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Metaphors on Self-Interest

By   Follow Me on Twitter     Message James Brett       (Page 1 of 1 pages)     Permalink    (# of views)   1 comment

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There is an interesting, if possibly somewhat misleading, article in Scientific American this month ostensibly about self-interest and traffic control, but which seems to tend off toward creating metaphors on economic regulation and deregulation. The article notes that when the city fathers of Seoul, South Korea, removed a major six-lane highway into central Seoul the result was an increase in traffic efficiency! Counter-intuitive as this may seem, the article goes on, removal of traffic lights in another city also increased efficiency. It reads like a fable or metaphor on the current controversy over what to do or not do about our economy. The first blush is that when you provide easy travel into the center the users out of self-interest in short commutes will flock to the six-lane highway and in short order bottle it up, thus thwarting their own self-interest. The metaphor notion arises that if you widen Wall St. to "six lanes" easing the financiers' way toward self-interest they will all choose their self-interest and screw things up irreparably. But then the question of removing traffic lights, qua regulations, arises. How could things improve with fewer regulations, you ask? The answer is that people who chose to negotiate the more chaotic downtown areas drove with less confidence and more caution, more slowly, getting to where they were going, but with more attention to the common risk. What the article's author leaves out is a picture of the remaining infrastructure post six-line highway and post-traffic lights. Obviously, there was some kind of infrastructure in Seoul and it functioned and it forced people to be less self-centered about their commute decisions. Easing the way for Wall St. to be Wall St. does not force the financiers to be less self-interested when their mantra and ethos is that self-interest is the name of the game. The removal of traffic lights is not the removal of regulations. Stop signs replaced those lights and the pulse of traffic through intersections became the uncertain pattern of the driver on the right at a four-way stop having the right of way ... overturning the self-centered ethos. We have a feeling that the basic story of traffic control is correctly stated in the article, but that the metaphor for our economy is wrong or incomplete. The important point is that the full story in both cases must be elaborated. Skipping the details is missing the point. JB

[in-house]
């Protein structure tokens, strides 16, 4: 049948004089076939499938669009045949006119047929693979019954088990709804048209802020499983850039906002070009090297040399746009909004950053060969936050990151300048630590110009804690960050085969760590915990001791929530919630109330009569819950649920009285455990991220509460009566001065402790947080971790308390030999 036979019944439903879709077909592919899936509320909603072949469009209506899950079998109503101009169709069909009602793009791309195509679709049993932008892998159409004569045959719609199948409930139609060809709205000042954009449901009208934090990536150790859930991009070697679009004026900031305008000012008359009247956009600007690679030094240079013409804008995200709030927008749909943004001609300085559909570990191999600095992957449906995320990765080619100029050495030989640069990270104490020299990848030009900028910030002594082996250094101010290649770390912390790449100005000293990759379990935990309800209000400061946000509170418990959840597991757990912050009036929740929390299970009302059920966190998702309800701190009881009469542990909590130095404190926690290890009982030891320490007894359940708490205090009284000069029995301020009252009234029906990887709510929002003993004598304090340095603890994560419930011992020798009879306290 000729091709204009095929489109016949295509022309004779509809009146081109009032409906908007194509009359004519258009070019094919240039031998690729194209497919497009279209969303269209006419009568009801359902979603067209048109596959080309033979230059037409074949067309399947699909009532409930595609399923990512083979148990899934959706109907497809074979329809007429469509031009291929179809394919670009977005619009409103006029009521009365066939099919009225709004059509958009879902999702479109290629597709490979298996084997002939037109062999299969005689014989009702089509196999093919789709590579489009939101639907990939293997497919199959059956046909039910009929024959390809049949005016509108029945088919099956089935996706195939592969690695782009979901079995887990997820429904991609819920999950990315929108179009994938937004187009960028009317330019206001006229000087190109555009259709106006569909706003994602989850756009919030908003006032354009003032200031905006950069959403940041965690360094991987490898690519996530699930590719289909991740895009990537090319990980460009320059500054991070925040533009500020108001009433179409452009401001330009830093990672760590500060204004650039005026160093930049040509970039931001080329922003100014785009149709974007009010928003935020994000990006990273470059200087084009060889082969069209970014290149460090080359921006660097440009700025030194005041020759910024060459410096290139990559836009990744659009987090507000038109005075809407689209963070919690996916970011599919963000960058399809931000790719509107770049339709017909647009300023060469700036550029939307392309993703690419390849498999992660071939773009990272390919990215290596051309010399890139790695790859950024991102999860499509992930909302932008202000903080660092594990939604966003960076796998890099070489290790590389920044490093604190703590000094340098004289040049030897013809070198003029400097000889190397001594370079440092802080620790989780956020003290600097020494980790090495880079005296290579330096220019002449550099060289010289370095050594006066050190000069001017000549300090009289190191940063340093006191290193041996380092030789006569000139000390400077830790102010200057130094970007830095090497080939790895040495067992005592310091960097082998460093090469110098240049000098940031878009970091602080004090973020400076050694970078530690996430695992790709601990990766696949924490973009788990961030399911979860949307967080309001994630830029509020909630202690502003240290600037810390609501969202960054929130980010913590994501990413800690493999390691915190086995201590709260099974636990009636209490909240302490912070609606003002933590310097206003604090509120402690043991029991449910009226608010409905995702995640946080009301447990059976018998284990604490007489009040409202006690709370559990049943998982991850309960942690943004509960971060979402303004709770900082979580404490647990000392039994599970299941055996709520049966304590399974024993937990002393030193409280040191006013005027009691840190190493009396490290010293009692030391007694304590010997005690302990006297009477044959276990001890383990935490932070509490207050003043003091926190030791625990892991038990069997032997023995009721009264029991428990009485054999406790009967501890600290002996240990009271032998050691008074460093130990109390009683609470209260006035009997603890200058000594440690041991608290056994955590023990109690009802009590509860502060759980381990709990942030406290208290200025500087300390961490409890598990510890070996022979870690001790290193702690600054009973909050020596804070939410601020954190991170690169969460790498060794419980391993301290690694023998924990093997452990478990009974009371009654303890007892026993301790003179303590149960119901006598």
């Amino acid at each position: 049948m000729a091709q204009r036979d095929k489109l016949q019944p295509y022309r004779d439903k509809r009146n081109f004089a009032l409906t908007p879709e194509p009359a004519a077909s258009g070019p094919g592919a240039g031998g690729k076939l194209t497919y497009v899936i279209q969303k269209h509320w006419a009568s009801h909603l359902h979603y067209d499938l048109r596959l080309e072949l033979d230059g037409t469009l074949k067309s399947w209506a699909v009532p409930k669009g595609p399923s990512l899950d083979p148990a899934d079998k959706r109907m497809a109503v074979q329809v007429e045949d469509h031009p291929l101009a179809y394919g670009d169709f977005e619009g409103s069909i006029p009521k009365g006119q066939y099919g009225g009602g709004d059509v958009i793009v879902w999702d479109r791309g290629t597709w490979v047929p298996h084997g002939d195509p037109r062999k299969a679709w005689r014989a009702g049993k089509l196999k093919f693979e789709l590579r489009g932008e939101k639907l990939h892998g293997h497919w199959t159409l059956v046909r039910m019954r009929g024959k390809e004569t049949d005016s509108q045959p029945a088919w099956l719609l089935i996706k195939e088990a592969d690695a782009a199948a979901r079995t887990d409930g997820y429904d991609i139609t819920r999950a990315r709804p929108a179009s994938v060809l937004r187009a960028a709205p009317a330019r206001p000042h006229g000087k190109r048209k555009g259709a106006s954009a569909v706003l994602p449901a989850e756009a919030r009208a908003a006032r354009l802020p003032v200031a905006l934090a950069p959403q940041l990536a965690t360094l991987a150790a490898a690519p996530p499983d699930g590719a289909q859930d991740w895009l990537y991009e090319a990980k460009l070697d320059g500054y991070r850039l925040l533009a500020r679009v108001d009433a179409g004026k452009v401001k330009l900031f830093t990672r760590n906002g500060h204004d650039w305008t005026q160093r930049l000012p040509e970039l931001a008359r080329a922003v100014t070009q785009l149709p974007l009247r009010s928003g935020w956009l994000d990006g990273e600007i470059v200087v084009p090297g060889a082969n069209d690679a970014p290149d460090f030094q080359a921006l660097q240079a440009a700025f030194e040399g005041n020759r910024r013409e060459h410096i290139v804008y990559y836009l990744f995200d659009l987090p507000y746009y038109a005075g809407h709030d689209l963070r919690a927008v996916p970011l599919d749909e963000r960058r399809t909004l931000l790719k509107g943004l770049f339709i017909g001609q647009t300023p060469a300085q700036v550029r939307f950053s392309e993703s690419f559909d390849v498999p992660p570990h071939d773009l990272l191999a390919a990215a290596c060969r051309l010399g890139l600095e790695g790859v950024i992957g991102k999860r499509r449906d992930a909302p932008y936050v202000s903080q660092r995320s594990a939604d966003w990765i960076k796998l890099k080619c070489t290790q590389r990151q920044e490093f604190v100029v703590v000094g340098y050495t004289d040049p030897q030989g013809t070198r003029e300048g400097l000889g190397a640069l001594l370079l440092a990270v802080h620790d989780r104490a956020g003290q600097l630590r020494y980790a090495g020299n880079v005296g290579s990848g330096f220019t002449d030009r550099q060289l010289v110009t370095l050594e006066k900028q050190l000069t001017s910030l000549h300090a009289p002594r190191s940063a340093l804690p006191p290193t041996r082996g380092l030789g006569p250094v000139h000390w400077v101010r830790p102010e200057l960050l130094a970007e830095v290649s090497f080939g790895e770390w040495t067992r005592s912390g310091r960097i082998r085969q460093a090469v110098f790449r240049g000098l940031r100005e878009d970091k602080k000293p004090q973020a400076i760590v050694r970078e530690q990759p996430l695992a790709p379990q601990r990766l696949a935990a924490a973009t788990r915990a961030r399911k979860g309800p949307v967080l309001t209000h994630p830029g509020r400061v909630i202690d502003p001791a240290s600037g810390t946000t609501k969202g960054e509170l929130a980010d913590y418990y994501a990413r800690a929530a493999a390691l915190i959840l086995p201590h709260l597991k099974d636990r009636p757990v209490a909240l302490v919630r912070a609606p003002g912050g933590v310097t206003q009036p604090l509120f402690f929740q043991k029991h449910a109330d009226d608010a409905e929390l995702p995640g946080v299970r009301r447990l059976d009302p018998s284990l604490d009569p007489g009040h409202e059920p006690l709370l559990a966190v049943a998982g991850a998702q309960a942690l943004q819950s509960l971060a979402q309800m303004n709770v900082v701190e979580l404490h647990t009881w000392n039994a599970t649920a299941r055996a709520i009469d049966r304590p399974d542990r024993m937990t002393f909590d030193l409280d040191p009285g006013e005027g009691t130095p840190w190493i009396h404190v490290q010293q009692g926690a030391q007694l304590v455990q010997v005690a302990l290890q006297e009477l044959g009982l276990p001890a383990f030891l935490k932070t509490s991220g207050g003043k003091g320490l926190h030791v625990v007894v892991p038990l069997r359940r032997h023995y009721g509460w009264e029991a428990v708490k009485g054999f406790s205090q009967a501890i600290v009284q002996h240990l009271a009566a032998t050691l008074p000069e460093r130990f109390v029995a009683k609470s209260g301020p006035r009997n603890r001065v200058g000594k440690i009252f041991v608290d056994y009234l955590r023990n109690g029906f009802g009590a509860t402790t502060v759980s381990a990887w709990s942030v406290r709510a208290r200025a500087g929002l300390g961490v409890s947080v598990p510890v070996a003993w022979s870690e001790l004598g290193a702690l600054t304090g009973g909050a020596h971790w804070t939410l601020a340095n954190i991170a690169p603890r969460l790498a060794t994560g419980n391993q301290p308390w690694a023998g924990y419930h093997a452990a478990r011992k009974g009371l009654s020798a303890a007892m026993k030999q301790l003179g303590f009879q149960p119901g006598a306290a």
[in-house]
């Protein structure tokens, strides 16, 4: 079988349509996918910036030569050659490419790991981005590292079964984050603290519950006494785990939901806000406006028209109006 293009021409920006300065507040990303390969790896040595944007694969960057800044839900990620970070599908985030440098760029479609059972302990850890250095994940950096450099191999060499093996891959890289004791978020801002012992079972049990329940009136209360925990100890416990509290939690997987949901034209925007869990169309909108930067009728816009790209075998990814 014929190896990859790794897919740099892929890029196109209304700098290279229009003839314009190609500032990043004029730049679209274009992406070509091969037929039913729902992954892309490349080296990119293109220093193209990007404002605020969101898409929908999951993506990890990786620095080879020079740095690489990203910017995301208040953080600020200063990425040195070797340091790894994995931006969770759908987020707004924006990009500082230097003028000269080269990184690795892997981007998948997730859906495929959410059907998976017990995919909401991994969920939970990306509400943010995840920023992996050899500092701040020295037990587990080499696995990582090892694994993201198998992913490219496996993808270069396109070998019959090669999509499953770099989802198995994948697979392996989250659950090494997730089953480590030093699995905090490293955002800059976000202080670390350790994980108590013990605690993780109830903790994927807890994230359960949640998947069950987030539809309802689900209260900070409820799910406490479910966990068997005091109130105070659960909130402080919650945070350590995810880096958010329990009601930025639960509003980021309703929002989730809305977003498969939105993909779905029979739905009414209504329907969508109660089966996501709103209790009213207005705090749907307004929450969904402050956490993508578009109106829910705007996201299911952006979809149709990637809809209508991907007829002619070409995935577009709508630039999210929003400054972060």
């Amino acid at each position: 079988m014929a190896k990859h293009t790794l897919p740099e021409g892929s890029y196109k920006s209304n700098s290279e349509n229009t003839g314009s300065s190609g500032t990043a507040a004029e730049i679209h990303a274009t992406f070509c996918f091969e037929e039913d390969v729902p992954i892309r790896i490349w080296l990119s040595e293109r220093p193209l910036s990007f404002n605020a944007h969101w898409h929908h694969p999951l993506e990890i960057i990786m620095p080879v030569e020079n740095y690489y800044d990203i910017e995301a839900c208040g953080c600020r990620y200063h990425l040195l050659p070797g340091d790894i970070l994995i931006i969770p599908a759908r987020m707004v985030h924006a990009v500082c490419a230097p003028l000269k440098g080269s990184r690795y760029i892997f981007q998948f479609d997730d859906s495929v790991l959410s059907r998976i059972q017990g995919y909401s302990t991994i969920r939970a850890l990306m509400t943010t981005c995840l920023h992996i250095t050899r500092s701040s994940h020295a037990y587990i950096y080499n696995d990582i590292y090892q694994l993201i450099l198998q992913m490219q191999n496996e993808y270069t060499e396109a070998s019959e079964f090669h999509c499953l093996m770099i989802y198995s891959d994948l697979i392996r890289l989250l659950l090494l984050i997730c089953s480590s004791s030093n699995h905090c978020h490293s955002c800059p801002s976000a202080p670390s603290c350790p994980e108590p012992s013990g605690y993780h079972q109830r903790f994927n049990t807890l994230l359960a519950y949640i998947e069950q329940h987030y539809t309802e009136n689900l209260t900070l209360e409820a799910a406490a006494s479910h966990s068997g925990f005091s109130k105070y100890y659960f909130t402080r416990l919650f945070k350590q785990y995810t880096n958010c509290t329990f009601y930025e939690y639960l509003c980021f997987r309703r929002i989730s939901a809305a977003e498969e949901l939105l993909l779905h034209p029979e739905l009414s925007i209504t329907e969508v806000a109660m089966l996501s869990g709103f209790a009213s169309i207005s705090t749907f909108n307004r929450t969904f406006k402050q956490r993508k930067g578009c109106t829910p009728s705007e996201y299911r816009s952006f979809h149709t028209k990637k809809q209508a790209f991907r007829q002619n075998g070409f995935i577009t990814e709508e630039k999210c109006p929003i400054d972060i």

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James R. Brett, Ph.D. taught Russian History before (and during) a long stint as an academic administrator in faculty research administration. His academic interests are the modern period of Russian History since Peter the Great, Chinese (more...)
 

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